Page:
UK visit by Esperanza Huayama
01 July 2017
On 19 June, Esperanza Huayama arrived in London. She is a human rights defender and president of the association of forcibly sterilised women in the province of Huancabamba (Piura). She is also vice-president of the national association. Documentary maker Ines Ruiz, who is currently completing a PhD at the University of Kent, accompanied her.
On 21 June, they presented a documentary on forced sterilisation, as well as the Quipu project, at the UK offices of Amnesty International. They were accompanied by Graham Minter from Amnesty UK and Natalia Sobrevilla Perea from the University of Kent and the Peru Support Group. On 22 June, they visited parliament where they met Baroness Jean Cousins, president of the Peru Support Group, as well as Nichole Piche the coordinator of the All Parliamentary Group on Human Rights. They also met Gender and Human Rights NGO Equality Now and, on 23 June, had a meeting with CAFOD. On 26 June they met the Peru desk officer at the Foreign and Commonwealth Office.
The meetings were an opportunity for Esperanza to speak about her own case, as well as to seek support from the British Government and NGOs, as well as the general public, to highlight the need to access justice and receive reparations.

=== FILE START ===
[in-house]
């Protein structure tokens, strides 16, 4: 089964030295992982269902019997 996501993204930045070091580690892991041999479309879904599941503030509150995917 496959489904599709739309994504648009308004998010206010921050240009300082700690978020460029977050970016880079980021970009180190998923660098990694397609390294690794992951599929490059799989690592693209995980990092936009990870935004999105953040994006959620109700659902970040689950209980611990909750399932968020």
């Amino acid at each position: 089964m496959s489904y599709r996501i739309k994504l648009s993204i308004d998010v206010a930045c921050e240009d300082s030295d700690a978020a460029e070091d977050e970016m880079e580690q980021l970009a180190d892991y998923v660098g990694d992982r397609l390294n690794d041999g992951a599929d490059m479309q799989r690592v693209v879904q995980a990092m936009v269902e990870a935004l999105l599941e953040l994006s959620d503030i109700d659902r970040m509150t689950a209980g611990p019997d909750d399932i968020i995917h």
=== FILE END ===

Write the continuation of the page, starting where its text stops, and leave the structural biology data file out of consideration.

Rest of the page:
Among the issues discussed was the national register of victims established by the Humala administration in November 2015. Although cases of forced sterilisation have been enumerated and more than 3,000 victims identified so far, there is little clarity about what will happen next. President Kuczynski has met with the victims group and has promised to have the register functioning soon, but it remains unclear when this will happen. The aim of campaigners is therefore to draw attention to the issue and thus pressure the government to honour its commitments.
Esperanza’s tour also included academic events at the University of Kent in Canterbury on 28 June, and at King’s College, London, where she took part in a debate on ‘Feminist Perspectives on Commemoration, Symbolic Reparations and the Arts’ on 30 June. She was due to talk at the University of Bristol on 4 July and, in the days remaining, to be interviewed on the BBC World Service and Women’s Hour.